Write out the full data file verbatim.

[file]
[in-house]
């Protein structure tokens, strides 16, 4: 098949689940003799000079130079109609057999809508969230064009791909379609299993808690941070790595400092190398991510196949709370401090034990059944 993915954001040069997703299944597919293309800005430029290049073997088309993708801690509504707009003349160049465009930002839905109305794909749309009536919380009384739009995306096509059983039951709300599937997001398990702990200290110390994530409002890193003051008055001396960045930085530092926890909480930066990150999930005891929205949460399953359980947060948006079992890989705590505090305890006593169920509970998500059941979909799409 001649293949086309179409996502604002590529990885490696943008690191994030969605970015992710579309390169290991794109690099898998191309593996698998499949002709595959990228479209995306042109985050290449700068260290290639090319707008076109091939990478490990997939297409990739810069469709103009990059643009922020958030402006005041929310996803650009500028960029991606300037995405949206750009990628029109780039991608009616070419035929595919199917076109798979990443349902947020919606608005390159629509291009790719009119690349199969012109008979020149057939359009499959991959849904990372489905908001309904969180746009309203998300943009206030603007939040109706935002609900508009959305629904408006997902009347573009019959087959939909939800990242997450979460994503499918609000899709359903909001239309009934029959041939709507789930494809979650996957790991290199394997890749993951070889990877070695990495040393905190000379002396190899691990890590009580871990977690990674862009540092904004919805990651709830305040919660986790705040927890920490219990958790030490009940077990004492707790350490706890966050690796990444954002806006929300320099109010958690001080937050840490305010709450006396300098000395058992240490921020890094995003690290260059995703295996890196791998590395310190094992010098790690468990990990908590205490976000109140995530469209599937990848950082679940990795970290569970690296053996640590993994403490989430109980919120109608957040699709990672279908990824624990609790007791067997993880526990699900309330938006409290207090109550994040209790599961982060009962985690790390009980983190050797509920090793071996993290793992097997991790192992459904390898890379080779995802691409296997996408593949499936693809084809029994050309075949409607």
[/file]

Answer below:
[in-house]
């Protein structure tokens, strides 16, 4: 098949689940003799000079130079109609057999809508969230064009791909379609299993808690941070790595400092190398991510196949709370401090034990059944 993915954001040069997703299944597919293309800005430029290049073997088309993708801690509504707009003349160049465009930002839905109305794909749309009536919380009384739009995306096509059983039951709300599937997001398990702990200290110390994530409002890193003051008055001396960045930085530092926890909480930066990150999930005891929205949460399953359980947060948006079992890989705590505090305890006593169920509970998500059941979909799409 001649293949086309179409996502604002590529990885490696943008690191994030969605970015992710579309390169290991794109690099898998191309593996698998499949002709595959990228479209995306042109985050290449700068260290290639090319707008076109091939990478490990997939297409990739810069469709103009990059643009922020958030402006005041929310996803650009500028960029991606300037995405949206750009990628029109780039991608009616070419035929595919199917076109798979990443349902947020919606608005390159629509291009790719009119690349199969012109008979020149057939359009499959991959849904990372489905908001309904969180746009309203998300943009206030603007939040109706935002609900508009959305629904408006997902009347573009019959087959939909939800990242997450979460994503499918609000899709359903909001239309009934029959041939709507789930494809979650996957790991290199394997890749993951070889990877070695990495040393905190000379002396190899691990890590009580871990977690990674862009540092904004919805990651709830305040919660986790705040927890920490219990958790030490009940077990004492707790350490706890966050690796990444954002806006929300320099109010958690001080937050840490305010709450006396300098000395058992240490921020890094995003690290260059995703295996890196791998590395310190094992010098790690468990990990908590205490976000109140995530469209599937990848950082679940990795970290569970690296053996640590993994403490989430109980919120109608957040699709990672279908990824624990609790007791067997993880526990699900309330938006409290207090109550994040209790599961982060009962985690790390009980983190050797509920090793071996993290793992097997991790192992459904390898890379080779995802691409296997996408593949499936693809084809029994050309075949409607």